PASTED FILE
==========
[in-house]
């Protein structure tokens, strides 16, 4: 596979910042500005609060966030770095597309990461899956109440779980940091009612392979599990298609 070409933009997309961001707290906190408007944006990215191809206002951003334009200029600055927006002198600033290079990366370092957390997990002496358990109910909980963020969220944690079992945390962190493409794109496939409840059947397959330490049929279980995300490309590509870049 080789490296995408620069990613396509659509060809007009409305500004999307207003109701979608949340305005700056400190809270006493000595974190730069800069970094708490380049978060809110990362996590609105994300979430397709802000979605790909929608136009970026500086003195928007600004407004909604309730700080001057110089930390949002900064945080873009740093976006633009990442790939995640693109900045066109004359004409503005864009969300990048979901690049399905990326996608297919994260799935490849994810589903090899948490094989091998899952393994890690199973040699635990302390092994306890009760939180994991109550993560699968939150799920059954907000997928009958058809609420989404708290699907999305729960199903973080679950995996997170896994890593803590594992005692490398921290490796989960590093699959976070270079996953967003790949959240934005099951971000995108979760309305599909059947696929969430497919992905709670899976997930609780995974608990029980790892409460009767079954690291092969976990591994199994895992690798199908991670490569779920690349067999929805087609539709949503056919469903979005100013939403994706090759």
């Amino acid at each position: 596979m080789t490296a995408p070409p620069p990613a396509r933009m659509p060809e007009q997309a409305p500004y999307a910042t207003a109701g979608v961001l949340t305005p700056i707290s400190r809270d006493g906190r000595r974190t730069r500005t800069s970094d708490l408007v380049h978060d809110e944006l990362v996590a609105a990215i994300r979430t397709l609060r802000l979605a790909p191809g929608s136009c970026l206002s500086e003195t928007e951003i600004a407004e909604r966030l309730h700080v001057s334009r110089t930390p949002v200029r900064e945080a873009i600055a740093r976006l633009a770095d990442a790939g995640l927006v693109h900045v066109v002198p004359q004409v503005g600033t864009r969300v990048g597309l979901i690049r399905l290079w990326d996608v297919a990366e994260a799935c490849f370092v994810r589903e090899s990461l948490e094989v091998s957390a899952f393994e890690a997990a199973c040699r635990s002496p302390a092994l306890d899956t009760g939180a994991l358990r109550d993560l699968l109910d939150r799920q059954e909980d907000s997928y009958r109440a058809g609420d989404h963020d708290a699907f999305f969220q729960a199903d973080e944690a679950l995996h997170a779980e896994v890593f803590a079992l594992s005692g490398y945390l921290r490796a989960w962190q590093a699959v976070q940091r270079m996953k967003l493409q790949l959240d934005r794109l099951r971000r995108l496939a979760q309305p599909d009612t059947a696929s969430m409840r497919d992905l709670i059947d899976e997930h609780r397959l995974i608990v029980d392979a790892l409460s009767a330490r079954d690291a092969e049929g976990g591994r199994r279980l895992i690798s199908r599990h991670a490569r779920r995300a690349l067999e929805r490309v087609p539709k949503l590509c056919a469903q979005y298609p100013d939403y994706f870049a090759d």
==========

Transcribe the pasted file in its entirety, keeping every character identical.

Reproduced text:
[in-house]
């Protein structure tokens, strides 16, 4: 596979910042500005609060966030770095597309990461899956109440779980940091009612392979599990298609 070409933009997309961001707290906190408007944006990215191809206002951003334009200029600055927006002198600033290079990366370092957390997990002496358990109910909980963020969220944690079992945390962190493409794109496939409840059947397959330490049929279980995300490309590509870049 080789490296995408620069990613396509659509060809007009409305500004999307207003109701979608949340305005700056400190809270006493000595974190730069800069970094708490380049978060809110990362996590609105994300979430397709802000979605790909929608136009970026500086003195928007600004407004909604309730700080001057110089930390949002900064945080873009740093976006633009990442790939995640693109900045066109004359004409503005864009969300990048979901690049399905990326996608297919994260799935490849994810589903090899948490094989091998899952393994890690199973040699635990302390092994306890009760939180994991109550993560699968939150799920059954907000997928009958058809609420989404708290699907999305729960199903973080679950995996997170896994890593803590594992005692490398921290490796989960590093699959976070270079996953967003790949959240934005099951971000995108979760309305599909059947696929969430497919992905709670899976997930609780995974608990029980790892409460009767079954690291092969976990591994199994895992690798199908991670490569779920690349067999929805087609539709949503056919469903979005100013939403994706090759």
């Amino acid at each position: 596979m080789t490296a995408p070409p620069p990613a396509r933009m659509p060809e007009q997309a409305p500004y999307a910042t207003a109701g979608v961001l949340t305005p700056i707290s400190r809270d006493g906190r000595r974190t730069r500005t800069s970094d708490l408007v380049h978060d809110e944006l990362v996590a609105a990215i994300r979430t397709l609060r802000l979605a790909p191809g929608s136009c970026l206002s500086e003195t928007e951003i600004a407004e909604r966030l309730h700080v001057s334009r110089t930390p949002v200029r900064e945080a873009i600055a740093r976006l633009a770095d990442a790939g995640l927006v693109h900045v066109v002198p004359q004409v503005g600033t864009r969300v990048g597309l979901i690049r399905l290079w990326d996608v297919a990366e994260a799935c490849f370092v994810r589903e090899s990461l948490e094989v091998s957390a899952f393994e890690a997990a199973c040699r635990s002496p302390a092994l306890d899956t009760g939180a994991l358990r109550d993560l699968l109910d939150r799920q059954e909980d907000s997928y009958r109440a058809g609420d989404h963020d708290a699907f999305f969220q729960a199903d973080e944690a679950l995996h997170a779980e896994v890593f803590a079992l594992s005692g490398y945390l921290r490796a989960w962190q590093a699959v976070q940091r270079m996953k967003l493409q790949l959240d934005r794109l099951r971000r995108l496939a979760q309305p599909d009612t059947a696929s969430m409840r497919d992905l709670i059947d899976e997930h609780r397959l995974i608990v029980d392979a790892l409460s009767a330490r079954d690291a092969e049929g976990g591994r199994r279980l895992i690798s199908r599990h991670a490569r779920r995300a690349l067999e929805r490309v087609p539709k949503l590509c056919a469903q979005y298609p100013d939403y994706f870049a090759d």